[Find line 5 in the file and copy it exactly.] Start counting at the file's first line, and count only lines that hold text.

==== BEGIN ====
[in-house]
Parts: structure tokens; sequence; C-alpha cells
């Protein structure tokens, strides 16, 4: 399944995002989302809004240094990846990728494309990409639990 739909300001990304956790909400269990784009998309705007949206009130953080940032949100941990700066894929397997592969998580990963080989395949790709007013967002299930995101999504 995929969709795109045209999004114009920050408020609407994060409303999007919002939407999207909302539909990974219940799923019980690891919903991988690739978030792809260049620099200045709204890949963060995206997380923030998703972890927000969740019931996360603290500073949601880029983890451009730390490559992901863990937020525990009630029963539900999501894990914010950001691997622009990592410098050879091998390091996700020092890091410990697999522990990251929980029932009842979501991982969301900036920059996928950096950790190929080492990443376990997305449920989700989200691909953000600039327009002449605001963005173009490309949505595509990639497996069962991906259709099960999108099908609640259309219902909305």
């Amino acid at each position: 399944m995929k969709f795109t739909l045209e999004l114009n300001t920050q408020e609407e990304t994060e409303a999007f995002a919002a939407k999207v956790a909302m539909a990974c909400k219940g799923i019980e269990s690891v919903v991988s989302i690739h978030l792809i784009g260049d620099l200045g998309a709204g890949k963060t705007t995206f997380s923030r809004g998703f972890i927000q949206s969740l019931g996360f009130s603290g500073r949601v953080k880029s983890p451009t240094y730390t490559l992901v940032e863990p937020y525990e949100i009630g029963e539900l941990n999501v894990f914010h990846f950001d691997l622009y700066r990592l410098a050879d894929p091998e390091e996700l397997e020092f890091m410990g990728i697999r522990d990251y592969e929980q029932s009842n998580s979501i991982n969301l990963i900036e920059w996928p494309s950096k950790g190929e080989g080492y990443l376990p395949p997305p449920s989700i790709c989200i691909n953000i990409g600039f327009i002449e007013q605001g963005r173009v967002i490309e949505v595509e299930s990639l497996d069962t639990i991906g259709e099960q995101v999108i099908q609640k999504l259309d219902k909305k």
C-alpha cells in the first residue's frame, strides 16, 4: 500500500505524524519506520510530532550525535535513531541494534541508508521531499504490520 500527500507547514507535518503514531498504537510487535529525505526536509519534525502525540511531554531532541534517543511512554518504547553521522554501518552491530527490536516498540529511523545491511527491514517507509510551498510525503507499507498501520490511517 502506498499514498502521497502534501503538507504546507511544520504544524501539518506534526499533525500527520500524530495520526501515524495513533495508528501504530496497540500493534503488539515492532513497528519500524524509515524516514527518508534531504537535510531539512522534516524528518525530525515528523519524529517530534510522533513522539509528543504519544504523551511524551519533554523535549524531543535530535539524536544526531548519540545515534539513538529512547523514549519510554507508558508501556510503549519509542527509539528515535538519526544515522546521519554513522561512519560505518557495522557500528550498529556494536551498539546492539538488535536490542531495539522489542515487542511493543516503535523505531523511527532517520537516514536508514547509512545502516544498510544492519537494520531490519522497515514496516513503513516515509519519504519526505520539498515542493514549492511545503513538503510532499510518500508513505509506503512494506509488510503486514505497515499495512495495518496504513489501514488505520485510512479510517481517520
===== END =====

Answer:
C-alpha cells in the first residue's frame, strides 16, 4: 500500500505524524519506520510530532550525535535513531541494534541508508521531499504490520 500527500507547514507535518503514531498504537510487535529525505526536509519534525502525540511531554531532541534517543511512554518504547553521522554501518552491530527490536516498540529511523545491511527491514517507509510551498510525503507499507498501520490511517 502506498499514498502521497502534501503538507504546507511544520504544524501539518506534526499533525500527520500524530495520526501515524495513533495508528501504530496497540500493534503488539515492532513497528519500524524509515524516514527518508534531504537535510531539512522534516524528518525530525515528523519524529517530534510522533513522539509528543504519544504523551511524551519533554523535549524531543535530535539524536544526531548519540545515534539513538529512547523514549519510554507508558508501556510503549519509542527509539528515535538519526544515522546521519554513522561512519560505518557495522557500528550498529556494536551498539546492539538488535536490542531495539522489542515487542511493543516503535523505531523511527532517520537516514536508514547509512545502516544498510544492519537494520531490519522497515514496516513503513516515509519519504519526505520539498515542493514549492511545503513538503510532499510518500508513505509506503512494506509488510503486514505497515499495512495495518496504513489501514488505520485510512479510517481517520